The Fresh Loaf

News & Information for Amateur Bakers and Artisan Bread Enthusiasts

Whole grain

  • Pin It
Aideuis's picture
Aideuis

Whole grain

Here is a pic of my whole grain bread that I have been working on.  It is 100% organic whole wheat flour and sprouted whole wheat flour (about 6%).  It is a yeasted bread that was fermented around 12 hours.  The flavor is good but could be better.  I am trying to work on naturally leavened breads for their improved flavor and keeping qualities and would like to get rid of my addiction to commercial yeast.  I am struggling with how much starter to use for my current formulas.  How much rye starter, 100% hydration, fed on 24 hour cycle do I add to 128oz of flour to achieve a 12 hr bulk ferment at 75 F and what should my beginning dough temp be?  Or  what percentage of starter do I need to add to my curent formulas to get a 12 hr bulk ferment(please include room temp)? Some of my breads use a 2 build epoxy method, but I do not want to go from starter, to leaven, to dough.  I just want to pich my starter like I do the commercial yeast.

Janetcook's picture
Janetcook

I can not give you a specific amount because I ferment my 100% whole grain doughs in my refrigerator at a much lower temperature. For my doughs I generally use 15% pre fermented flour at 75% hydration only and they are left in bulk form for approx 12 hours in the refrig.  (approx. 45°) after  2- 3 hour room temp. bulk (70-75° this time of year)  right after mixing.  In the morning the dough is given another couple of hours at room temp. before shaping and proofing. (This method is one I learned from following txfarmer's 100% whole wheat sourdough recipes that you can do a search for using the search box above.)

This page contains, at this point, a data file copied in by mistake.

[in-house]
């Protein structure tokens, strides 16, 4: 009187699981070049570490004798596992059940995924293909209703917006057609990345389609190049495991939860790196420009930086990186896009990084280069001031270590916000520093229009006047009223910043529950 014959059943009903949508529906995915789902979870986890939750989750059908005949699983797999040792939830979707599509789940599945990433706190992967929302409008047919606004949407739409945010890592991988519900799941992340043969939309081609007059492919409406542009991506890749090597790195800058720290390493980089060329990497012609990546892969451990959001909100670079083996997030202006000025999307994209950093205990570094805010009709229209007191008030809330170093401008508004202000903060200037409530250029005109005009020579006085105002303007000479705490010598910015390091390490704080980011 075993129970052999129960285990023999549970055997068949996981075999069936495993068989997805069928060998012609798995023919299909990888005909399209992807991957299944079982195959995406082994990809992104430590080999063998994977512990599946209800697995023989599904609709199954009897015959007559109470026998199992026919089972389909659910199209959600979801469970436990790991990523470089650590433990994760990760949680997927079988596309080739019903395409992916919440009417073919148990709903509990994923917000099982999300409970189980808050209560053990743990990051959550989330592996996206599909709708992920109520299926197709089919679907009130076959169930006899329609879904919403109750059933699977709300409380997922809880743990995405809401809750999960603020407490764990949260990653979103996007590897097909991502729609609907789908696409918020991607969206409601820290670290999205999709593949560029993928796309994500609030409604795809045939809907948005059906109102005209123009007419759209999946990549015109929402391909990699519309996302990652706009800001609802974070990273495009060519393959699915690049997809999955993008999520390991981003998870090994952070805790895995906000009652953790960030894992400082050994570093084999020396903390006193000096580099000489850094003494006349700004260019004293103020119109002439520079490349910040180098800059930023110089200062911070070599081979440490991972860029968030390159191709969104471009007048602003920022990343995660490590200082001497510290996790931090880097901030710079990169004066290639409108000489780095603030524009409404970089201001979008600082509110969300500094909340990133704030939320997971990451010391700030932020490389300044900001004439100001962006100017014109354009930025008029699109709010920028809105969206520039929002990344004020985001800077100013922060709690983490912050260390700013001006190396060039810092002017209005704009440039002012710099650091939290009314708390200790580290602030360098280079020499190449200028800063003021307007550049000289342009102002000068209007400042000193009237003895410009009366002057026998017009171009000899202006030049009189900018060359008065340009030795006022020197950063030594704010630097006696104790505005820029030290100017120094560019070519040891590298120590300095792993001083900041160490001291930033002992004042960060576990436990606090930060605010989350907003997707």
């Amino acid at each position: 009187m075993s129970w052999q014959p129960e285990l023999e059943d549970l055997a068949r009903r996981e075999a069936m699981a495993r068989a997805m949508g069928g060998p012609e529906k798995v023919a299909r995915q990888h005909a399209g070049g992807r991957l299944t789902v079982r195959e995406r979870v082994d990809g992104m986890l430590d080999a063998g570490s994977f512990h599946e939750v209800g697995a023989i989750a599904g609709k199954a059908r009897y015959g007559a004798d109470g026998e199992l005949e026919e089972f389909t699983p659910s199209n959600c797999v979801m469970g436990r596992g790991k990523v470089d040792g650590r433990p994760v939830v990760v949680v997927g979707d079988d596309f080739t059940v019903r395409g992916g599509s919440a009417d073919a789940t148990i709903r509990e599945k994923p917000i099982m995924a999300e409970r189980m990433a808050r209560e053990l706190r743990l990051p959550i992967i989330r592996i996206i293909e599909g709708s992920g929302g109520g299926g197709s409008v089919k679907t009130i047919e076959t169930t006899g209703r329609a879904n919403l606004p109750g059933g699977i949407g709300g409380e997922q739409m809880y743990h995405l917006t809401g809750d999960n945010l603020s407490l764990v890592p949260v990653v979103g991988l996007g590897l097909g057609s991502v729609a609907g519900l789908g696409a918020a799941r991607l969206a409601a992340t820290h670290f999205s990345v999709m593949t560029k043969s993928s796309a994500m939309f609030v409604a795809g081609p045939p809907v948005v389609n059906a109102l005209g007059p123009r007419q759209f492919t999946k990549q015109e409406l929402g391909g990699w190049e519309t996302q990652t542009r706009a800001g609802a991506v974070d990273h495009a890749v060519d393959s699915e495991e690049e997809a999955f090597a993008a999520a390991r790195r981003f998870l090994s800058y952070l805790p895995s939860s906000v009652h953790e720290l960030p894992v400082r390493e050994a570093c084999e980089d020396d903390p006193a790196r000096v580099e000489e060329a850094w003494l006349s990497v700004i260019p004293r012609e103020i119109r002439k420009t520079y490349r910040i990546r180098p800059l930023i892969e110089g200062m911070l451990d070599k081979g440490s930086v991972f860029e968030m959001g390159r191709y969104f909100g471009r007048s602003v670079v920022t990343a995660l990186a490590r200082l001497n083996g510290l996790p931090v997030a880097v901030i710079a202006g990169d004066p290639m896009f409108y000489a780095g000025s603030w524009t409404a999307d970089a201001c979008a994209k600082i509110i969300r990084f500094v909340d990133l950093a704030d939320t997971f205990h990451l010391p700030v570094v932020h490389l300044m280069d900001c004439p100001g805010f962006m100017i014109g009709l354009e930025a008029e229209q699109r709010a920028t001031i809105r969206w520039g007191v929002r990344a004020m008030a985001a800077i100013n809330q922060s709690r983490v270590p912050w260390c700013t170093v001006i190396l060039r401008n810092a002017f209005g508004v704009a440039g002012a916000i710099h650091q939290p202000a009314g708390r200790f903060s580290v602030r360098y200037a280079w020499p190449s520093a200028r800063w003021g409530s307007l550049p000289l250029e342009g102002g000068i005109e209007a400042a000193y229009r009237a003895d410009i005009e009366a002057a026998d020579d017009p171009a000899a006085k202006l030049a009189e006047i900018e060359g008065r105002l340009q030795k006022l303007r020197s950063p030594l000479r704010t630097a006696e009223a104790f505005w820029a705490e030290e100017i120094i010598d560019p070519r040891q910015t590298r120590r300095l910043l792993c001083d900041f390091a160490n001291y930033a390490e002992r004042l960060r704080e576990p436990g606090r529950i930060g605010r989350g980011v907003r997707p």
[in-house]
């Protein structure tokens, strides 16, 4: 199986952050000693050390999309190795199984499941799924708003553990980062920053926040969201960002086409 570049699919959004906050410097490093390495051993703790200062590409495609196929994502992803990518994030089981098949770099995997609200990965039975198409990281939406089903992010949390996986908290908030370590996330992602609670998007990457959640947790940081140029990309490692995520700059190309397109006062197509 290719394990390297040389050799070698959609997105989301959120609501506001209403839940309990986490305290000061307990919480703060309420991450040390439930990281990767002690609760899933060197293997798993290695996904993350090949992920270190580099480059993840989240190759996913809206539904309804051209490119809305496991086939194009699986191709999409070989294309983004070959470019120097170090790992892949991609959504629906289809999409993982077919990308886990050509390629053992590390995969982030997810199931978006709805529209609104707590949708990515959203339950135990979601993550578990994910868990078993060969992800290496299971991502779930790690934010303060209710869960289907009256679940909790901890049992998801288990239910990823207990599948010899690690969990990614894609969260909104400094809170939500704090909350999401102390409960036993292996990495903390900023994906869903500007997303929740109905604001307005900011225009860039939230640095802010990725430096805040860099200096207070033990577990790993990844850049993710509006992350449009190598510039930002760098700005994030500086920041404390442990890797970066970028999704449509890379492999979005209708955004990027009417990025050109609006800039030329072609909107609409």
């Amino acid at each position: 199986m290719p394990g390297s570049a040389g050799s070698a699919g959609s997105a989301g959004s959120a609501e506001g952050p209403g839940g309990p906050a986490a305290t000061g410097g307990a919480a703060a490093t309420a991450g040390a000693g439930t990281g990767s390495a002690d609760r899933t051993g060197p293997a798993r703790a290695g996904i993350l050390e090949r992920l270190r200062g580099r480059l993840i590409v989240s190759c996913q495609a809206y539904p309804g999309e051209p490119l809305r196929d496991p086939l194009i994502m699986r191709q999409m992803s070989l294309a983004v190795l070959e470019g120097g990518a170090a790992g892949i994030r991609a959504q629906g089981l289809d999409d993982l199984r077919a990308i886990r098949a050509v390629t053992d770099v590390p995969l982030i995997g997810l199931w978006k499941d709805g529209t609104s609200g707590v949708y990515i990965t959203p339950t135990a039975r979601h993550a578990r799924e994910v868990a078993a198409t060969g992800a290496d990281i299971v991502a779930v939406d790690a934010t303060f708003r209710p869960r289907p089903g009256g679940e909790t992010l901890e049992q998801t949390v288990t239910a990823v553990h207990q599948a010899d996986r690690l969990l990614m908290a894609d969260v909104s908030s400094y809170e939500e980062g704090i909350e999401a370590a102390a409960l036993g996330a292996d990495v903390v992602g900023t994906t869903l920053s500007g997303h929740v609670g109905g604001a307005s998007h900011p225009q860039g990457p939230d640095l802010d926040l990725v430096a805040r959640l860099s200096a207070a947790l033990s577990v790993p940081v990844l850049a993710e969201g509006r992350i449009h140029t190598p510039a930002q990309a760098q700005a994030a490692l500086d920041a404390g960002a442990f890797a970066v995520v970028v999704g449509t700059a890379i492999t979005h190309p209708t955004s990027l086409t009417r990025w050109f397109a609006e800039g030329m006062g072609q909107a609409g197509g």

My guess is that you would have to use way less - like maybe 5% pre fermented flour only due to the temps you have specified.  When using whole grains 75° is quite warm and things move quickly resulting in over proofing and dough break down due to all of the enzymes.

Best way to find out is to experiment starting with maybe 5% and seeing what happens.  If it is too slow move your pre fermented flour up an notch or two until you hit on an amount that works for you.  There really is no 'right' way.....just what works in your kitchen/home and on your schedule so that you can bake breads that you enjoy....my opinion only.  I am not a professional :-)

Have fun!

Janet

Mini Oven's picture
Mini Oven

so a build is inevitable to increase the yeast numbers.  You are looking for a table.  Temp and amount of rye starter to inoculate a given amount of flour.  Is that 128oz (3630g) of "flour" specific?  You will find that fermentation varies with type of flour.  The dough hydration will also affect the fermentation.  Is it also 100% hydration?  The timing of your starter makes a difference.  I would also be feeding the rye starter a little wheat flour as well if no rye is included in the recipe.  Just off hand a ratio of 1:5:5 jumps to mind with 80°F water temp and 75°F flour temp.  Try it on a small scale first.  

Aideuis's picture
Aideuis

Thank you for the advice, I have been chilling my water for mixing to 40 F and flour temp has been around 73 F, I will give the 5% starter a try and see if it works out.  Right now my whole grain is around 80% hydration, does any one think this will work or have you tried such a schedule?  Thanks.

Janetcook's picture
Janetcook

80% is pretty wet and fermenting happens more quickly when there is more liquid for the yeast to use....so I would suggest lowering to about 65% but there are a lot of factors you have to take into consideration as you are probably seeing - like the temp of your dough.  

I would still suggest picking a pre ferment amount,  a hydration amount and temp. then try it out so you have a 'base' from which to work.  If it ferments too quickly then you can change one thing at a time in your formula until you get the results you are looking for.  Change too many things and you will never know what the deciding factor is...gets too confusing.

Good Luck!

Janet

 

Grenage's picture
Grenage

I've never had much fun working with wholemeal below 75%, as the flour absorbs so much liquid!

HeidiH's picture
HeidiH

Wow!  I've never seen a whole grain bread that open.  Wow!  Just WOW!

Yerffej's picture
Yerffej

 "It is 100% organic whole wheat flour..."

I am curious as to exactly which flour you are using.

Jeff

Aideuis's picture
Aideuis

It is a organic whole wheat flour milled at one of the many subsidiary mills for King Arthur.

Yerffej's picture
Yerffej

Is it labeled as Organic KA Whole Wheat Flour?

Aideuis's picture
Aideuis

Thanks, the loaf did get more dense through the center, but I was shocked as well when I cut 3 out of 12 they all looked consistent and open.  Not quite good enough though...